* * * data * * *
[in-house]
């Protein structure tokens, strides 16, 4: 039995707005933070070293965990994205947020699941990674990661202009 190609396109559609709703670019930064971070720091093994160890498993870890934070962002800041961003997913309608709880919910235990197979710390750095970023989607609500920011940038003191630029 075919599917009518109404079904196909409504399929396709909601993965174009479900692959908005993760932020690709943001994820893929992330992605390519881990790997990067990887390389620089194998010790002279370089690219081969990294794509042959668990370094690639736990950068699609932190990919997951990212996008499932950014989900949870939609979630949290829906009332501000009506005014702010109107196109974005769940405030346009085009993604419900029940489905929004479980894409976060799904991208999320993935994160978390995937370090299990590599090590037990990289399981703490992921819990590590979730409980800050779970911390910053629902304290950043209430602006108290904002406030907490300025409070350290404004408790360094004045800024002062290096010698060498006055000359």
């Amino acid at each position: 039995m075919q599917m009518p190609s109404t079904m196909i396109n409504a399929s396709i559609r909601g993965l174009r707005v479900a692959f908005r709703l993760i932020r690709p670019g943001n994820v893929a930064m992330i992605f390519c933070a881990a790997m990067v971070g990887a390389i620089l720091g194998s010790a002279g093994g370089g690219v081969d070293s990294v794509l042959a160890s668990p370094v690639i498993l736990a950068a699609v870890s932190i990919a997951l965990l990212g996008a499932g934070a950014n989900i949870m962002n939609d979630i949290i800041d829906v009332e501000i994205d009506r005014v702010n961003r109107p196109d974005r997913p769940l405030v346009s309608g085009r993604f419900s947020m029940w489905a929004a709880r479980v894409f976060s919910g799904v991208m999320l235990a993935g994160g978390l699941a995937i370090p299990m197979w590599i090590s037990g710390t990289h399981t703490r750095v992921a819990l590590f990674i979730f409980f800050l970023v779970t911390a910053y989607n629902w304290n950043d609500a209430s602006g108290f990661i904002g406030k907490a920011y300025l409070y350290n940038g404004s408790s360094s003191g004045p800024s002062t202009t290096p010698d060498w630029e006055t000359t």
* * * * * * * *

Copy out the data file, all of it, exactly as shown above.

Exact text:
[in-house]
């Protein structure tokens, strides 16, 4: 039995707005933070070293965990994205947020699941990674990661202009 190609396109559609709703670019930064971070720091093994160890498993870890934070962002800041961003997913309608709880919910235990197979710390750095970023989607609500920011940038003191630029 075919599917009518109404079904196909409504399929396709909601993965174009479900692959908005993760932020690709943001994820893929992330992605390519881990790997990067990887390389620089194998010790002279370089690219081969990294794509042959668990370094690639736990950068699609932190990919997951990212996008499932950014989900949870939609979630949290829906009332501000009506005014702010109107196109974005769940405030346009085009993604419900029940489905929004479980894409976060799904991208999320993935994160978390995937370090299990590599090590037990990289399981703490992921819990590590979730409980800050779970911390910053629902304290950043209430602006108290904002406030907490300025409070350290404004408790360094004045800024002062290096010698060498006055000359």
């Amino acid at each position: 039995m075919q599917m009518p190609s109404t079904m196909i396109n409504a399929s396709i559609r909601g993965l174009r707005v479900a692959f908005r709703l993760i932020r690709p670019g943001n994820v893929a930064m992330i992605f390519c933070a881990a790997m990067v971070g990887a390389i620089l720091g194998s010790a002279g093994g370089g690219v081969d070293s990294v794509l042959a160890s668990p370094v690639i498993l736990a950068a699609v870890s932190i990919a997951l965990l990212g996008a499932g934070a950014n989900i949870m962002n939609d979630i949290i800041d829906v009332e501000i994205d009506r005014v702010n961003r109107p196109d974005r997913p769940l405030v346009s309608g085009r993604f419900s947020m029940w489905a929004a709880r479980v894409f976060s919910g799904v991208m999320l235990a993935g994160g978390l699941a995937i370090p299990m197979w590599i090590s037990g710390t990289h399981t703490r750095v992921a819990l590590f990674i979730f409980f800050l970023v779970t911390a910053y989607n629902w304290n950043d609500a209430s602006g108290f990661i904002g406030k907490a920011y300025l409070y350290n940038g404004s408790s360094s003191g004045p800024s002062t202009t290096p010698d060498w630029e006055t000359t």